Harold Melvin Stanford, The Standard reference work: for the home, school and Library, Vol. 2, Chicago, Standard Education Society, 1921.
Caddice Fly, an insect resembling a moth. The caddice fly lays its eggs in water. The larva has ability of spinning…
It glues together a case of pebbles, bits of wood, straw, grains of sands, fragment of shell, or anything of the sort inside of which it constructs a silk-lined nest in which to live. Some species leave this home in search of food.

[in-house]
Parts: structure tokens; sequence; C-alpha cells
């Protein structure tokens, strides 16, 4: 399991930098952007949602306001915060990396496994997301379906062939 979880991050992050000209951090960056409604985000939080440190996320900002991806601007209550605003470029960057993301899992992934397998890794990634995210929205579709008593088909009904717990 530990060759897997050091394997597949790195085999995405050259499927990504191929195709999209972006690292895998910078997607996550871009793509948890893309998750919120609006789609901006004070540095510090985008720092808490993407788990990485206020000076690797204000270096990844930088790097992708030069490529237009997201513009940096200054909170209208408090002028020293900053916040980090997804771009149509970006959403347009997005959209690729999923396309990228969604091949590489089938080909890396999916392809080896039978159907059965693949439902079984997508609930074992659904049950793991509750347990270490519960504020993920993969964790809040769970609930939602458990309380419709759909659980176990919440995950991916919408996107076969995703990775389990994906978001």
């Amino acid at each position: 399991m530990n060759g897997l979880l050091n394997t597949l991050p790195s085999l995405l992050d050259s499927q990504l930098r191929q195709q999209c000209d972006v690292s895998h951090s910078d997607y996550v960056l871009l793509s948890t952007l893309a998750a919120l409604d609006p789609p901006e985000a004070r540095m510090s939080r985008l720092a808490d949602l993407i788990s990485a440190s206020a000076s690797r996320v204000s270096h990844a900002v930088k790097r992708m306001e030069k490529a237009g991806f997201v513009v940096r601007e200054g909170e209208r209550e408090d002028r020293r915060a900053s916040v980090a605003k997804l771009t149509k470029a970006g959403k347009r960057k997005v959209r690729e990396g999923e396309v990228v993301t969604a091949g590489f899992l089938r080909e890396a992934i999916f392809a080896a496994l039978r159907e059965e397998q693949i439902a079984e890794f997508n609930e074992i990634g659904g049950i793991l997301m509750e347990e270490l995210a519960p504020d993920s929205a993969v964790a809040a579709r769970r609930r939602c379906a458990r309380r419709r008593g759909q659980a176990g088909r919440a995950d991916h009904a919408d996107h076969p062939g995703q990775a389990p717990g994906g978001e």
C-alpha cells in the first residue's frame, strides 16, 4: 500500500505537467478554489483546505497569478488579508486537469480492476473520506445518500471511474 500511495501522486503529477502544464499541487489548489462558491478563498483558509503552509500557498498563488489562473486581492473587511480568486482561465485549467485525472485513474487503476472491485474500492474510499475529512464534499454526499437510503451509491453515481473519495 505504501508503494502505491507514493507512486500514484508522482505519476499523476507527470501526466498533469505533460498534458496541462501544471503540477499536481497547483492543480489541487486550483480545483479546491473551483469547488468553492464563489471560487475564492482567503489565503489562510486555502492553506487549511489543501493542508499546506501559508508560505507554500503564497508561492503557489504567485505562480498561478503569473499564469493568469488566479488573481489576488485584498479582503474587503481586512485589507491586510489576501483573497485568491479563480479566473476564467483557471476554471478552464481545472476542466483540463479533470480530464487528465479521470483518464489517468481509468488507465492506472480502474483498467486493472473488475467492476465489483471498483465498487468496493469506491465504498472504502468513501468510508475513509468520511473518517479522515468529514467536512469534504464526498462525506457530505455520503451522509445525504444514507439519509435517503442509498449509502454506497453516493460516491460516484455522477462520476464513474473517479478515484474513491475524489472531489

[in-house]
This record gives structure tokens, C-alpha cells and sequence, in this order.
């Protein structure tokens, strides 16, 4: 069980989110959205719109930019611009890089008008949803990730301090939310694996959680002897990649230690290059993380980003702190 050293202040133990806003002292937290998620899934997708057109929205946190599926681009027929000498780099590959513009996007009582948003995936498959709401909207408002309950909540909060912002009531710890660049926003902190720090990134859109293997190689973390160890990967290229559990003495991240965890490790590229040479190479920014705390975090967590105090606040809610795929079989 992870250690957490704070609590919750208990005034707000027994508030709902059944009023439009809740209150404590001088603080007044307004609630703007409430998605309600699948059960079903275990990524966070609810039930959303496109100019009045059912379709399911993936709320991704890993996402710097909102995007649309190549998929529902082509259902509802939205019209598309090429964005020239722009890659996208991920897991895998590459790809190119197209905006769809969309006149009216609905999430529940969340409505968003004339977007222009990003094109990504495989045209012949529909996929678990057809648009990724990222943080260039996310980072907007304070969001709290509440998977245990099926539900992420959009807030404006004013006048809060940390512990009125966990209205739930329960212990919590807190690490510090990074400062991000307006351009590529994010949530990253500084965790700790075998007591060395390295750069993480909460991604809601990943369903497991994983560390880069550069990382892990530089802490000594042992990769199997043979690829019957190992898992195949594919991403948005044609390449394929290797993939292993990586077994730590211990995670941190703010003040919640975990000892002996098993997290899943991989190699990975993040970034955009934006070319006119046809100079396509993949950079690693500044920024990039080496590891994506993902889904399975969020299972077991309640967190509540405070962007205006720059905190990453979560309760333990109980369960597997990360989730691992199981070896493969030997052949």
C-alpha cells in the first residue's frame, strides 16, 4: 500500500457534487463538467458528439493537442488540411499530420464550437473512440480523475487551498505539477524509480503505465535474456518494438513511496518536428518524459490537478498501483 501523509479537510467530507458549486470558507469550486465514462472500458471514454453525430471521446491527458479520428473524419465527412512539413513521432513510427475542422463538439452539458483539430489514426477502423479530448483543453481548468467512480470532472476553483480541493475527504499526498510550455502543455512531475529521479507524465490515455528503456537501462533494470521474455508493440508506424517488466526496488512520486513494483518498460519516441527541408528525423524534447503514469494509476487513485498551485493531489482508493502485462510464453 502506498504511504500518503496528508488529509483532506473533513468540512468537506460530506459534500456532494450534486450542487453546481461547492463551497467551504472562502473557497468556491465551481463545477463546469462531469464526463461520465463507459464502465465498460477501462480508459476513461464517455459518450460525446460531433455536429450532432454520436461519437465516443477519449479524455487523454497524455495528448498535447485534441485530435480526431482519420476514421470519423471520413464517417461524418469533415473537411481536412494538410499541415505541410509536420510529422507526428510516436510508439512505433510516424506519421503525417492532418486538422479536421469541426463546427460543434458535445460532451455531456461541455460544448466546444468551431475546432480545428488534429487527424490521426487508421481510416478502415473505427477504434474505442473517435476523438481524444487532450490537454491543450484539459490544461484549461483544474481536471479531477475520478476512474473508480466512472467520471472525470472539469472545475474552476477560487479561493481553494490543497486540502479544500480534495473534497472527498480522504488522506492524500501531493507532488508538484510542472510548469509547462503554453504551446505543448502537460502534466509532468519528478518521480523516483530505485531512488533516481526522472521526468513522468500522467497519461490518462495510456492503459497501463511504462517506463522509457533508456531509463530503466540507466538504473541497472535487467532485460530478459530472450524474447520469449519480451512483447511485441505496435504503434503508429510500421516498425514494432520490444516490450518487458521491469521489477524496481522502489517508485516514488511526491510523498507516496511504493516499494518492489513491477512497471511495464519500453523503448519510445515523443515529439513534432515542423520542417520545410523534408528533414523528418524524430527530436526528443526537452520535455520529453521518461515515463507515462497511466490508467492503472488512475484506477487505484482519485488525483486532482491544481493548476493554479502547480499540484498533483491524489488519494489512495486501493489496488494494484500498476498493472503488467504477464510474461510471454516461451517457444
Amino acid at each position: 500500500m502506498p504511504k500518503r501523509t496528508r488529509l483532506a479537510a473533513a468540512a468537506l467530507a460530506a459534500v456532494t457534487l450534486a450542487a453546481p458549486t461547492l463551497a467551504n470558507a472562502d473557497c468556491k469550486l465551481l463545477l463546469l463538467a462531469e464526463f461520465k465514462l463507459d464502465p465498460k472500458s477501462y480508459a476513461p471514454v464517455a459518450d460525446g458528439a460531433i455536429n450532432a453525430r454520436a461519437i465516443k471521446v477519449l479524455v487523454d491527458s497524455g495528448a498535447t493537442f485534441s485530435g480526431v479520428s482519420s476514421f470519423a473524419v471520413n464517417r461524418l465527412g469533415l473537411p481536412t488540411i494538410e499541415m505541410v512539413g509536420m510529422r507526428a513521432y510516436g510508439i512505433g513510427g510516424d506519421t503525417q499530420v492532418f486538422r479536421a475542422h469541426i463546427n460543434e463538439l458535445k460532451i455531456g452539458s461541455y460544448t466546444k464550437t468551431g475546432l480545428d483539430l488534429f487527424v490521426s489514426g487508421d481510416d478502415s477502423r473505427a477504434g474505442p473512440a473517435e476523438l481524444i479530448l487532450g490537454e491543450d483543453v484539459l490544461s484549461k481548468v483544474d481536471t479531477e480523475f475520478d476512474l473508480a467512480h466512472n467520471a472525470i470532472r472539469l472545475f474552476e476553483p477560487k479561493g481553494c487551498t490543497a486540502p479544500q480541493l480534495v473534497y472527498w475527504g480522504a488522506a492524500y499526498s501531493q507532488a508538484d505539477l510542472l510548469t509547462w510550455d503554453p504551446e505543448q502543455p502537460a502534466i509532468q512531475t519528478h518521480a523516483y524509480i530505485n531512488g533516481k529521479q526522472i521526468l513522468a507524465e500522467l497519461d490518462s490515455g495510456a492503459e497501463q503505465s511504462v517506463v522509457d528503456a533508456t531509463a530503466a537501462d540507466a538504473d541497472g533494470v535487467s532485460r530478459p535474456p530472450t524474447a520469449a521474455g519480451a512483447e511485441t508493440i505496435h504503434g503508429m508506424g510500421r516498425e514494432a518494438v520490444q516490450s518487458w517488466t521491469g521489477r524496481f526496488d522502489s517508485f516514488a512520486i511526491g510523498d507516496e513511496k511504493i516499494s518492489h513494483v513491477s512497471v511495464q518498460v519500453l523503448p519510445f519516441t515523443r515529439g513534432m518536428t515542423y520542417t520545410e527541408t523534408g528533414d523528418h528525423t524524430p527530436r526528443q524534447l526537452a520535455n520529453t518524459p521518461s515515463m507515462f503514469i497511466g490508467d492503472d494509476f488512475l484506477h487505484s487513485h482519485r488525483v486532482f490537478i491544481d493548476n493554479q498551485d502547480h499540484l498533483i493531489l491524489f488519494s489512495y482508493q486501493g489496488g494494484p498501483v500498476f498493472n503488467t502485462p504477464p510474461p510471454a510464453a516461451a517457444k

Others drag it about as the snail does its shell. One might see hundreds of these cases on the bottom of a brook without suspecting their nature. Some caddice worms, as the larvae are called, decorate their houses by gluing on shells, even of living snails. An astonishing proof of their ingenuity is the construction of tunnel-shaped webs, fastened to stones in running water, apparently for the purpose of catching insects. When full grown the caddice worm retires into its silky nest, closes the door for a while, and emerges in due time a caddice fly.